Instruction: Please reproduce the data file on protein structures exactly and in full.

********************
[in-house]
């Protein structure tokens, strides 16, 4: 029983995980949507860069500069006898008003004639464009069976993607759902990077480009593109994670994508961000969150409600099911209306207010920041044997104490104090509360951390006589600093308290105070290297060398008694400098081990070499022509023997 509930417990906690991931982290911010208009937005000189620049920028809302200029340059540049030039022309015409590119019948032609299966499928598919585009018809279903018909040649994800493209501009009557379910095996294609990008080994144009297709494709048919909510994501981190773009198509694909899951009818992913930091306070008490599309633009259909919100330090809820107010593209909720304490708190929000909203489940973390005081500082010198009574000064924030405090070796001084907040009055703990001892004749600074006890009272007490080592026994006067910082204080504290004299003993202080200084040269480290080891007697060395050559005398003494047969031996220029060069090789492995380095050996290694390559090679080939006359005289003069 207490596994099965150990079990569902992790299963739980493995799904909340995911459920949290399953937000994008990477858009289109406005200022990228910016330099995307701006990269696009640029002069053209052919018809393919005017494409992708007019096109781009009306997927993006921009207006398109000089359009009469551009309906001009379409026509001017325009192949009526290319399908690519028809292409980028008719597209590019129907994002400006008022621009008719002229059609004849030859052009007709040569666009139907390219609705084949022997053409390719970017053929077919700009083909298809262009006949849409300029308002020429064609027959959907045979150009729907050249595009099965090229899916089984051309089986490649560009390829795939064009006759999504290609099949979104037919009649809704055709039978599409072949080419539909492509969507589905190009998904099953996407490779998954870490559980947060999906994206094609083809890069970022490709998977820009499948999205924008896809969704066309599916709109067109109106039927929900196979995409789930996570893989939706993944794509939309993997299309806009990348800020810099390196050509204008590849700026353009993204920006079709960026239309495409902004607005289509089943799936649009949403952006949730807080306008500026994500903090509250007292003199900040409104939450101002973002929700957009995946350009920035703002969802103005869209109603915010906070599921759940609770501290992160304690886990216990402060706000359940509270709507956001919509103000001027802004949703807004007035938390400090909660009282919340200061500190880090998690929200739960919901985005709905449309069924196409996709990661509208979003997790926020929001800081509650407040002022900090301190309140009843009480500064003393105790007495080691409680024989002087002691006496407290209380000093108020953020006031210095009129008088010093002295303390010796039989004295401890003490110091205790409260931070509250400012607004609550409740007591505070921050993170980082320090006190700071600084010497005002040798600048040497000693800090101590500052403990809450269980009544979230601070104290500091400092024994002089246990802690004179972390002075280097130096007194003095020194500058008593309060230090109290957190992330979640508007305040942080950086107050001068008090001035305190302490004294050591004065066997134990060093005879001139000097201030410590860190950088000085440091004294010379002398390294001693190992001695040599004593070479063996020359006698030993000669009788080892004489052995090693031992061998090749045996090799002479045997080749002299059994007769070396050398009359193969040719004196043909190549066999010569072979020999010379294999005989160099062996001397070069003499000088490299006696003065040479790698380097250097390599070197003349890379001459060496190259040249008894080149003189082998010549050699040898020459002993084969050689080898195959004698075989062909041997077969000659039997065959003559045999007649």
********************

[in-house]
């Protein structure tokens, strides 16, 4: 029983995980949507860069500069006898008003004639464009069976993607759902990077480009593109994670994508961000969150409600099911209306207010920041044997104490104090509360951390006589600093308290105070290297060398008694400098081990070499022509023997 509930417990906690991931982290911010208009937005000189620049920028809302200029340059540049030039022309015409590119019948032609299966499928598919585009018809279903018909040649994800493209501009009557379910095996294609990008080994144009297709494709048919909510994501981190773009198509694909899951009818992913930091306070008490599309633009259909919100330090809820107010593209909720304490708190929000909203489940973390005081500082010198009574000064924030405090070796001084907040009055703990001892004749600074006890009272007490080592026994006067910082204080504290004299003993202080200084040269480290080891007697060395050559005398003494047969031996220029060069090789492995380095050996290694390559090679080939006359005289003069 207490596994099965150990079990569902992790299963739980493995799904909340995911459920949290399953937000994008990477858009289109406005200022990228910016330099995307701006990269696009640029002069053209052919018809393919005017494409992708007019096109781009009306997927993006921009207006398109000089359009009469551009309906001009379409026509001017325009192949009526290319399908690519028809292409980028008719597209590019129907994002400006008022621009008719002229059609004849030859052009007709040569666009139907390219609705084949022997053409390719970017053929077919700009083909298809262009006949849409300029308002020429064609027959959907045979150009729907050249595009099965090229899916089984051309089986490649560009390829795939064009006759999504290609099949979104037919009649809704055709039978599409072949080419539909492509969507589905190009998904099953996407490779998954870490559980947060999906994206094609083809890069970022490709998977820009499948999205924008896809969704066309599916709109067109109106039927929900196979995409789930996570893989939706993944794509939309993997299309806009990348800020810099390196050509204008590849700026353009993204920006079709960026239309495409902004607005289509089943799936649009949403952006949730807080306008500026994500903090509250007292003199900040409104939450101002973002929700957009995946350009920035703002969802103005869209109603915010906070599921759940609770501290992160304690886990216990402060706000359940509270709507956001919509103000001027802004949703807004007035938390400090909660009282919340200061500190880090998690929200739960919901985005709905449309069924196409996709990661509208979003997790926020929001800081509650407040002022900090301190309140009843009480500064003393105790007495080691409680024989002087002691006496407290209380000093108020953020006031210095009129008088010093002295303390010796039989004295401890003490110091205790409260931070509250400012607004609550409740007591505070921050993170980082320090006190700071600084010497005002040798600048040497000693800090101590500052403990809450269980009544979230601070104290500091400092024994002089246990802690004179972390002075280097130096007194003095020194500058008593309060230090109290957190992330979640508007305040942080950086107050001068008090001035305190302490004294050591004065066997134990060093005879001139000097201030410590860190950088000085440091004294010379002398390294001693190992001695040599004593070479063996020359006698030993000669009788080892004489052995090693031992061998090749045996090799002479045997080749002299059994007769070396050398009359193969040719004196043909190549066999010569072979020999010379294999005989160099062996001397070069003499000088490299006696003065040479790698380097250097390599070197003349890379001459060496190259040249008894080149003189082998010549050699040898020459002993084969050689080898195959004698075989062909041997077969000659039997065959003559045999007649």